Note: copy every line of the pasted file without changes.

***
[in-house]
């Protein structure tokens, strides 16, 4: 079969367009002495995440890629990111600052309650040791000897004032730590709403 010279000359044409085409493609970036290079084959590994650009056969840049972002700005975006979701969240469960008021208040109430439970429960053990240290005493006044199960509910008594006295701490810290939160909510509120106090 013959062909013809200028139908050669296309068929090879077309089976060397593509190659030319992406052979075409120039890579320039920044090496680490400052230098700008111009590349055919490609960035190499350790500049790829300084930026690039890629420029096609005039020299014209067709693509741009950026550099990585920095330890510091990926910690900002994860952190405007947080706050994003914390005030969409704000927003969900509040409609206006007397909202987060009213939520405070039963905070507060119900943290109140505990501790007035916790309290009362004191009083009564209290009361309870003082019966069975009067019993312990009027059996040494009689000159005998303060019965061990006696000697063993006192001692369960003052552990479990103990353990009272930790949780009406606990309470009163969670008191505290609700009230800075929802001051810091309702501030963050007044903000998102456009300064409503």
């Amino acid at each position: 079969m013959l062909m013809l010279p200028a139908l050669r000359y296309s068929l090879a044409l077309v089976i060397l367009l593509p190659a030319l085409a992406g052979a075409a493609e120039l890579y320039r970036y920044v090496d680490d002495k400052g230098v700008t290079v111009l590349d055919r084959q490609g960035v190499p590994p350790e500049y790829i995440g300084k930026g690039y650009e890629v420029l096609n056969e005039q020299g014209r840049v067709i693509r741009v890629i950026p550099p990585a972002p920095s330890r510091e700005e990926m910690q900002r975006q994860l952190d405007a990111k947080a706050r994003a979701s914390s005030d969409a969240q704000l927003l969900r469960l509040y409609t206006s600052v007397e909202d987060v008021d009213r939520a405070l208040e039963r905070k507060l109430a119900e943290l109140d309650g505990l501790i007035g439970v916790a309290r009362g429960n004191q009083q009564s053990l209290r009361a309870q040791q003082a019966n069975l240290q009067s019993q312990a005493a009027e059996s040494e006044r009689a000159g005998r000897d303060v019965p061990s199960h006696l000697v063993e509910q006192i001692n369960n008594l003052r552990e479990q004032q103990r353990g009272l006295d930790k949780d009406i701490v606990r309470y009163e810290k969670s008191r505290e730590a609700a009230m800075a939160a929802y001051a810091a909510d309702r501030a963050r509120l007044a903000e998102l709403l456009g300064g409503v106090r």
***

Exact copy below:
[in-house]
């Protein structure tokens, strides 16, 4: 079969367009002495995440890629990111600052309650040791000897004032730590709403 010279000359044409085409493609970036290079084959590994650009056969840049972002700005975006979701969240469960008021208040109430439970429960053990240290005493006044199960509910008594006295701490810290939160909510509120106090 013959062909013809200028139908050669296309068929090879077309089976060397593509190659030319992406052979075409120039890579320039920044090496680490400052230098700008111009590349055919490609960035190499350790500049790829300084930026690039890629420029096609005039020299014209067709693509741009950026550099990585920095330890510091990926910690900002994860952190405007947080706050994003914390005030969409704000927003969900509040409609206006007397909202987060009213939520405070039963905070507060119900943290109140505990501790007035916790309290009362004191009083009564209290009361309870003082019966069975009067019993312990009027059996040494009689000159005998303060019965061990006696000697063993006192001692369960003052552990479990103990353990009272930790949780009406606990309470009163969670008191505290609700009230800075929802001051810091309702501030963050007044903000998102456009300064409503």
């Amino acid at each position: 079969m013959l062909m013809l010279p200028a139908l050669r000359y296309s068929l090879a044409l077309v089976i060397l367009l593509p190659a030319l085409a992406g052979a075409a493609e120039l890579y320039r970036y920044v090496d680490d002495k400052g230098v700008t290079v111009l590349d055919r084959q490609g960035v190499p590994p350790e500049y790829i995440g300084k930026g690039y650009e890629v420029l096609n056969e005039q020299g014209r840049v067709i693509r741009v890629i950026p550099p990585a972002p920095s330890r510091e700005e990926m910690q900002r975006q994860l952190d405007a990111k947080a706050r994003a979701s914390s005030d969409a969240q704000l927003l969900r469960l509040y409609t206006s600052v007397e909202d987060v008021d009213r939520a405070l208040e039963r905070k507060l109430a119900e943290l109140d309650g505990l501790i007035g439970v916790a309290r009362g429960n004191q009083q009564s053990l209290r009361a309870q040791q003082a019966n069975l240290q009067s019993q312990a005493a009027e059996s040494e006044r009689a000159g005998r000897d303060v019965p061990s199960h006696l000697v063993e509910q006192i001692n369960n008594l003052r552990e479990q004032q103990r353990g009272l006295d930790k949780d009406i701490v606990r309470y009163e810290k969670s008191r505290e730590a609700a009230m800075a939160a929802y001051a810091a909510d309702r501030a963050r509120l007044a903000e998102l709403l456009g300064g409503v106090r």